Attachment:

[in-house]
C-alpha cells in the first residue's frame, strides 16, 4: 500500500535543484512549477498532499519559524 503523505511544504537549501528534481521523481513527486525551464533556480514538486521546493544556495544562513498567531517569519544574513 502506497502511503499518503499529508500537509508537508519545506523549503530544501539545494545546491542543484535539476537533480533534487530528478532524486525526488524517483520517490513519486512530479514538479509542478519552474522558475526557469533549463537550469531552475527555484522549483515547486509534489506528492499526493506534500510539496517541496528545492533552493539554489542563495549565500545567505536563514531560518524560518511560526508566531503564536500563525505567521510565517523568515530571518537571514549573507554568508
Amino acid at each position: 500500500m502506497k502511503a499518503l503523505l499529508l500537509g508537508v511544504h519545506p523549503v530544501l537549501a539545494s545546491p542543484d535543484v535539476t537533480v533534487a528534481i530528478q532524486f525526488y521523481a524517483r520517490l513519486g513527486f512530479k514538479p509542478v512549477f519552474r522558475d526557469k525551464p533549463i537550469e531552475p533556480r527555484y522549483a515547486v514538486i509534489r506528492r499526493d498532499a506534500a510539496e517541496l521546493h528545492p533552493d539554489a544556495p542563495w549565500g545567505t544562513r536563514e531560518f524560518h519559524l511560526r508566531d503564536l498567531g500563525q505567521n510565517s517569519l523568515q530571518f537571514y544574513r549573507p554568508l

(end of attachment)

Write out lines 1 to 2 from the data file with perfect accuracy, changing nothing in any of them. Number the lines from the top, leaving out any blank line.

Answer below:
[in-house]
C-alpha cells in the first residue's frame, strides 16, 4: 500500500535543484512549477498532499519559524 503523505511544504537549501528534481521523481513527486525551464533556480514538486521546493544556495544562513498567531517569519544574513 502506497502511503499518503499529508500537509508537508519545506523549503530544501539545494545546491542543484535539476537533480533534487530528478532524486525526488524517483520517490513519486512530479514538479509542478519552474522558475526557469533549463537550469531552475527555484522549483515547486509534489506528492499526493506534500510539496517541496528545492533552493539554489542563495549565500545567505536563514531560518524560518511560526508566531503564536500563525505567521510565517523568515530571518537571514549573507554568508